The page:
Josephine Nyaboke (not real name) a PrEP user champion in Migori County says issues regarding the packaging of Prep, peer pressure among other remains some of the major challenges she is facing when championing for PrEP use among the youths and the adolescent. She said other side effect of PrEP on usersat the early stages of use has also made many of her clients to abandon the pill.

Nyaboke who currently has 47 clients introduce to the vaccine that she monitors every month to ensure that the drugs adherence level is met also said that delay in the issuance of PrEP at the health facilities has discouraged many of her clients.

The perception of many has been that the PrEP is only used by Key population which includes sex workers, discordant, truck drivers and men sleeping with men, however this is not the cases.

Nyaboke said she started using PrEP in 2017 after having felt at risk of contracting HIV due to the long distance relationship she is in adding that her boyfriend and the parents accepted her proposal.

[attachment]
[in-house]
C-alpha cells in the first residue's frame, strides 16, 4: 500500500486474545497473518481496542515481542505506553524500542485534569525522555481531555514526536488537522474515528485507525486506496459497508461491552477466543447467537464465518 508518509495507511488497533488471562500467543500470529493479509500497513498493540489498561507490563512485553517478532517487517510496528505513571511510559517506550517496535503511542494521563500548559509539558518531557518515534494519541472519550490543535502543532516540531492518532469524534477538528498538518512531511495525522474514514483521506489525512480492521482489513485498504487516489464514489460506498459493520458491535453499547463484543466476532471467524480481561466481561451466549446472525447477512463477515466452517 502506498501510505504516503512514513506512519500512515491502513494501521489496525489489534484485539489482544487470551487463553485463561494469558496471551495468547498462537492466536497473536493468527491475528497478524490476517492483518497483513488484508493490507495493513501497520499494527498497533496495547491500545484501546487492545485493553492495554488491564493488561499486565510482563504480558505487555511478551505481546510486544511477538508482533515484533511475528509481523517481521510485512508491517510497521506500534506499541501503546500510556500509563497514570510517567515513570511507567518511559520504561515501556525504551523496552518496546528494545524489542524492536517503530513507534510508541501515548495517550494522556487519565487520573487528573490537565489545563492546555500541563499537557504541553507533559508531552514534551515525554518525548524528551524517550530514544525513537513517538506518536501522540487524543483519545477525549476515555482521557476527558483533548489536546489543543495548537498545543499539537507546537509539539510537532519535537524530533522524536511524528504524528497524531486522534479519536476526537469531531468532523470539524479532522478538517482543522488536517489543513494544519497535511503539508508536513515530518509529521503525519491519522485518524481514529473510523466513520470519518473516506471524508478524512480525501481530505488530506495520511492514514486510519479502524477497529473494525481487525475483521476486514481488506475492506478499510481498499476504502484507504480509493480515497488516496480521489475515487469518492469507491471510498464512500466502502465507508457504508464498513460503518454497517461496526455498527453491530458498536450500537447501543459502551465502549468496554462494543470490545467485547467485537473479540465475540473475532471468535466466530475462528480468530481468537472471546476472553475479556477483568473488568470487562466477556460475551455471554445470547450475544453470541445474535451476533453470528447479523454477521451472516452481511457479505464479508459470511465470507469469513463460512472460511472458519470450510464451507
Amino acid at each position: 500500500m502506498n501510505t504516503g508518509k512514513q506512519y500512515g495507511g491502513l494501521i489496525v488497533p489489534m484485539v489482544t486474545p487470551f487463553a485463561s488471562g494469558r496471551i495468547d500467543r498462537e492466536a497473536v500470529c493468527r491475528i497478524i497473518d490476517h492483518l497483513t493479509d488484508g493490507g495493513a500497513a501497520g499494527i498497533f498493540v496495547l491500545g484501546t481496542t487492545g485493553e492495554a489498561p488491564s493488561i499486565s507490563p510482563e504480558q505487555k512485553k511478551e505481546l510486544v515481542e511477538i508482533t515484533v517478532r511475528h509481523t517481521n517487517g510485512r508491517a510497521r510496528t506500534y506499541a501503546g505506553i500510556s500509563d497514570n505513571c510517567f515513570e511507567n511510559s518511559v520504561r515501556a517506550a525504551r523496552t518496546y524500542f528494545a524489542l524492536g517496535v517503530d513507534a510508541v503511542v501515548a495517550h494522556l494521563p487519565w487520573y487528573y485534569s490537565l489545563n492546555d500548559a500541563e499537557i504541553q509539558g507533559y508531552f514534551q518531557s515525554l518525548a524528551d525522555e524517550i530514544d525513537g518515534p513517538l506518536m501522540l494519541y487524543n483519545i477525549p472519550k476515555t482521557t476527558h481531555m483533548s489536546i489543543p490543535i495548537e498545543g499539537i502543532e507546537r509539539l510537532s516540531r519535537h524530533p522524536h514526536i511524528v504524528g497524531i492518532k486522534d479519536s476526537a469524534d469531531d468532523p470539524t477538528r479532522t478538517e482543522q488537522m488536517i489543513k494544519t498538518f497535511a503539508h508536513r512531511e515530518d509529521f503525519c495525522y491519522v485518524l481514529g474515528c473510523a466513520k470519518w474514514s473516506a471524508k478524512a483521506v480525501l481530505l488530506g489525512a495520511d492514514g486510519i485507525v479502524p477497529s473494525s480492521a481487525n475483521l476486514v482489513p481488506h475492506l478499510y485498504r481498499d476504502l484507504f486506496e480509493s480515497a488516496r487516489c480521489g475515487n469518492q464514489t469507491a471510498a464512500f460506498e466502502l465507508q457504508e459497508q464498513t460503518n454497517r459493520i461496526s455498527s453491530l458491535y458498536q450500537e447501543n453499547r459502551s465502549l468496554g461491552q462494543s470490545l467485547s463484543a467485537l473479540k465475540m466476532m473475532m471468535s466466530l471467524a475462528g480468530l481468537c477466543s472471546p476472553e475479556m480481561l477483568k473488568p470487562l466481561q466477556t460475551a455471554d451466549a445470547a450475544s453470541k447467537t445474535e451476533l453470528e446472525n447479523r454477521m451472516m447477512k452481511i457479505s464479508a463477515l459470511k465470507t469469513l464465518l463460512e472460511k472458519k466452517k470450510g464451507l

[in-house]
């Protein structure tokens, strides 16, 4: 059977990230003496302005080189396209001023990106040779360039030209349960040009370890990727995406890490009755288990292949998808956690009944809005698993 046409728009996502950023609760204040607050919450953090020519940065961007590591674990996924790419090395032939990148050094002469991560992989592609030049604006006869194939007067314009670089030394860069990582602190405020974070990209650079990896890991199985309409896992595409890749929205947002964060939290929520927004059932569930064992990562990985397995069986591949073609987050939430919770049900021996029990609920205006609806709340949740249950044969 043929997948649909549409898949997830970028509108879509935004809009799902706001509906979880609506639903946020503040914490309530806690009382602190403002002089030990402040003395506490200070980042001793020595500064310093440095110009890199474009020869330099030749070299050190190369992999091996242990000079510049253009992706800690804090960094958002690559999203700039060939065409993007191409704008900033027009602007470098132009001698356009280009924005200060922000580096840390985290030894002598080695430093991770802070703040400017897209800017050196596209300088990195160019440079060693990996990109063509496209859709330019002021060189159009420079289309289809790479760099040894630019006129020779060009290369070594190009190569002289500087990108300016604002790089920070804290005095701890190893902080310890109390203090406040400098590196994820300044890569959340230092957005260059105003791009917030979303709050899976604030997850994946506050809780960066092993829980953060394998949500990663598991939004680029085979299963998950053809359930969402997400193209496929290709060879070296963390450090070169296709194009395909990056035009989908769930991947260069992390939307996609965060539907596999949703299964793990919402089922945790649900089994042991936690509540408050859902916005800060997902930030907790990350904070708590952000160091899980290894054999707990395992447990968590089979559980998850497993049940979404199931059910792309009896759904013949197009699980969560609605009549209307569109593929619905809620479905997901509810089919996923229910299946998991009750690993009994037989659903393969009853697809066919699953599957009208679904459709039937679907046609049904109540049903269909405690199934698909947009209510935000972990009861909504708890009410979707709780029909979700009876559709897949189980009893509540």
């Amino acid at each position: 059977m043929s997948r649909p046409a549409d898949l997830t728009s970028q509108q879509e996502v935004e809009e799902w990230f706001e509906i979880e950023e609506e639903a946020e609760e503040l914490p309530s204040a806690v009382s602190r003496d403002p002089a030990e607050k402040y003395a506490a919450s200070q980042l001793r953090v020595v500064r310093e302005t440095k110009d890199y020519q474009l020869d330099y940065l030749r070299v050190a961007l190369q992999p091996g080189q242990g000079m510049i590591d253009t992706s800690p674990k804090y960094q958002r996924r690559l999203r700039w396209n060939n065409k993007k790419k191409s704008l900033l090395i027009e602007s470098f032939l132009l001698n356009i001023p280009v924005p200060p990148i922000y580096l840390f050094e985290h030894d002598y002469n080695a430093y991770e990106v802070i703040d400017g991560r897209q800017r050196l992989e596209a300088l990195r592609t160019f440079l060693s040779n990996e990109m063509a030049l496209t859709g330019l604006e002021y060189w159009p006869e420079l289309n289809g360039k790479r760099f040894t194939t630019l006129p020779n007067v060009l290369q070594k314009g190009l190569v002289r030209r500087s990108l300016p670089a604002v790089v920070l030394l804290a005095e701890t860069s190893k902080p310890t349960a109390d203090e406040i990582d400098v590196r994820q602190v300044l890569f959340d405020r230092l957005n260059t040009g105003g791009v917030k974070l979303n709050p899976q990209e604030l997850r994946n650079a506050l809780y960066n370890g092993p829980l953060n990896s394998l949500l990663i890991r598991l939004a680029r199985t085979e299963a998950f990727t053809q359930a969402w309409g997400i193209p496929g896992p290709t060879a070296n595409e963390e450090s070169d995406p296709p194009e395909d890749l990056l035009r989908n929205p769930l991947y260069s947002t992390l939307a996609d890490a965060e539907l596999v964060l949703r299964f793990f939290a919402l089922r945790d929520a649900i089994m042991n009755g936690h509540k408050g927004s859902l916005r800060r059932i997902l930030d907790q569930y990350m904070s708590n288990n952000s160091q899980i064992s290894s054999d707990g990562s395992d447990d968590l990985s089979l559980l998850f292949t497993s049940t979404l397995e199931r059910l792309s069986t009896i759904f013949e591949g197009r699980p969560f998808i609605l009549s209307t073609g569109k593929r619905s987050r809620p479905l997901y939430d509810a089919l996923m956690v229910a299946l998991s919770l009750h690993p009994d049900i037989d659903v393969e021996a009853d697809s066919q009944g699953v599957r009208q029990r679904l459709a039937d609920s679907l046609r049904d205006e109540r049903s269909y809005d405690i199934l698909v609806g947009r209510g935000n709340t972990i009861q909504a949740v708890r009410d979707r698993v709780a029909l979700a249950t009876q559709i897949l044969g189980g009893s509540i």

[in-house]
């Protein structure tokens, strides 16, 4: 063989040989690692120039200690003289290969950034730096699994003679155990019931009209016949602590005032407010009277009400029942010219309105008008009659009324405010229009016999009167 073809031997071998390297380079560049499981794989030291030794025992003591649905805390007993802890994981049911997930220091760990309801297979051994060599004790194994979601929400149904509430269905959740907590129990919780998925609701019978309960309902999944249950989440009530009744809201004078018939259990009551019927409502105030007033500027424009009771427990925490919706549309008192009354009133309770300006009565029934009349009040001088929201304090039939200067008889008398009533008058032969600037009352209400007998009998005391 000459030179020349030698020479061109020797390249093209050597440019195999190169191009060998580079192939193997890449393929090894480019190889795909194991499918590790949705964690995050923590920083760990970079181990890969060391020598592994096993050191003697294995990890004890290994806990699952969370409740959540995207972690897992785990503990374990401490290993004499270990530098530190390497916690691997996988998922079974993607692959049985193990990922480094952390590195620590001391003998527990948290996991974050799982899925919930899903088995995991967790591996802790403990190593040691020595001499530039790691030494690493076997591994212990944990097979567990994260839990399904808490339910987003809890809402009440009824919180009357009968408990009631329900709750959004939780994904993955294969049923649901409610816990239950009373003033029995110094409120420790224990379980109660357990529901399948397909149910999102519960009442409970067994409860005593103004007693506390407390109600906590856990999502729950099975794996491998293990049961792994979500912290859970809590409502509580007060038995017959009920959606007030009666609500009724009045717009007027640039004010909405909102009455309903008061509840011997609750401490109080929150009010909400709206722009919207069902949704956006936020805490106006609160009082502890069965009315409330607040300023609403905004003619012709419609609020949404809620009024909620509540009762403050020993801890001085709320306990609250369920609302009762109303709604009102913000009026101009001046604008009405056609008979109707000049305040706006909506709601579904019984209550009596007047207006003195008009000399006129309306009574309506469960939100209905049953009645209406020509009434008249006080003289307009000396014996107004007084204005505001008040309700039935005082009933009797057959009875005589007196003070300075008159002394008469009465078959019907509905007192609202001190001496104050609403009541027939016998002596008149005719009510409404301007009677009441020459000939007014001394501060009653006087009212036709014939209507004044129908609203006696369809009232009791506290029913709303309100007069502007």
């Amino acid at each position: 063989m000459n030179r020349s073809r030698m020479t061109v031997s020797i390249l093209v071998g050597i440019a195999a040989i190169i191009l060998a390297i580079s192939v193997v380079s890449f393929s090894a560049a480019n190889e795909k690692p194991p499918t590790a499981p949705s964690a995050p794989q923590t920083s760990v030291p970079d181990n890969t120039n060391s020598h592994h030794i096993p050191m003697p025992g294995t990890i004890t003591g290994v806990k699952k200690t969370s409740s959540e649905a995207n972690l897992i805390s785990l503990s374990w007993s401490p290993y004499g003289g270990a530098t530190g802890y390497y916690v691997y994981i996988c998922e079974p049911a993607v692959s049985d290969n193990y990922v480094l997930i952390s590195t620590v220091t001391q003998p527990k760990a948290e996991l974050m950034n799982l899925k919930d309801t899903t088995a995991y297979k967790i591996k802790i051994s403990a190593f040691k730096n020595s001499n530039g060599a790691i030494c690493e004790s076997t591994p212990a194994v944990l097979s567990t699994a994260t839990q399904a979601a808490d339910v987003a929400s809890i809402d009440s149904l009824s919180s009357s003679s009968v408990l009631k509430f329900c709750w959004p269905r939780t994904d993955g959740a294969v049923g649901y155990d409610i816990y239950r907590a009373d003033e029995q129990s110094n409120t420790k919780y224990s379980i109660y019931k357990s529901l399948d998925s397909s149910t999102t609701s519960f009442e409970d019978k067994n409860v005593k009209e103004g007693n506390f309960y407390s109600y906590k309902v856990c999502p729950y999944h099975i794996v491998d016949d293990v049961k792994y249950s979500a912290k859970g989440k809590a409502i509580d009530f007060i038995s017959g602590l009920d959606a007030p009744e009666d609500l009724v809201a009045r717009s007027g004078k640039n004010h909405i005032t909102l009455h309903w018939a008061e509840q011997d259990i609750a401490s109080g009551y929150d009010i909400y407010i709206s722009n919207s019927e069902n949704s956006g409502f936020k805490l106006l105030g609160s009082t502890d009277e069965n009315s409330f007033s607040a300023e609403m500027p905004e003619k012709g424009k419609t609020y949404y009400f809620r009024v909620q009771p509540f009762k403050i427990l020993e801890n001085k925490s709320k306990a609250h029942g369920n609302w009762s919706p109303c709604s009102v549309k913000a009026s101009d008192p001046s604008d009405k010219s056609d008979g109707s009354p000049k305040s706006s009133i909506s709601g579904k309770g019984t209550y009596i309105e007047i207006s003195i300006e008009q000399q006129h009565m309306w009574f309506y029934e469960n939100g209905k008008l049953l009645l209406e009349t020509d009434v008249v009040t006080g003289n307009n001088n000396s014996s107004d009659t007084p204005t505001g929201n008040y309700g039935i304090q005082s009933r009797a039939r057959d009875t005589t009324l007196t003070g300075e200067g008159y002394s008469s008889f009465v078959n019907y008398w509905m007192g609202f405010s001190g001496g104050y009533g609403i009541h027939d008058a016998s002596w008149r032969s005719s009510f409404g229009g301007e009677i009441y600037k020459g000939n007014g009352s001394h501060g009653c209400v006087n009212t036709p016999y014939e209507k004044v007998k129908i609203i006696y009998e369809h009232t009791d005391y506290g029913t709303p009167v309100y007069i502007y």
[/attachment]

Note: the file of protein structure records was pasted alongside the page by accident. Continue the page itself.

During this year’s AIDS 2018 Conference in Amsterdam four weeks ago, PrEP was arguably the dominant subject with far more sessions devoted to it than any other topic and will probably also dominate the HIV Research for Prevention (HIVR4P) Conference in Madrid from October 21 – 25,This is a global scientific meeting dedicated exclusively to biomedical HIV prevention and research.

Kenya has made significant progress in the reduction of new HIV infections in the past decade through the scale up of comprehensive HIV treatment and prevention programs including PrEP. Despite this progress, over 70,000 Kenyans mostly aged 15-24 get new HIV infections every year. The story is the same across most of sub Saharan Africa where numerous PrEP initiation programs started in the last year. So far, Kenya has initiated PrEP in about 25,000 people at risk – but retention is a big problem.

Scientists suggest there could be several potential barriers to effective PrEP implementation that could derail the program if not addressed urgently. According to Dr. Dismas Oketch from the Kenya Medical Research Institute, there are anecdotal reports about stigma to PrEP use, lack of knowledge of and access to PrEP, skewed expectations from PrEP adopters, side effects as well as shame and hesitation to demand PrEP; which could negatively affect retention and adherence to PrEP.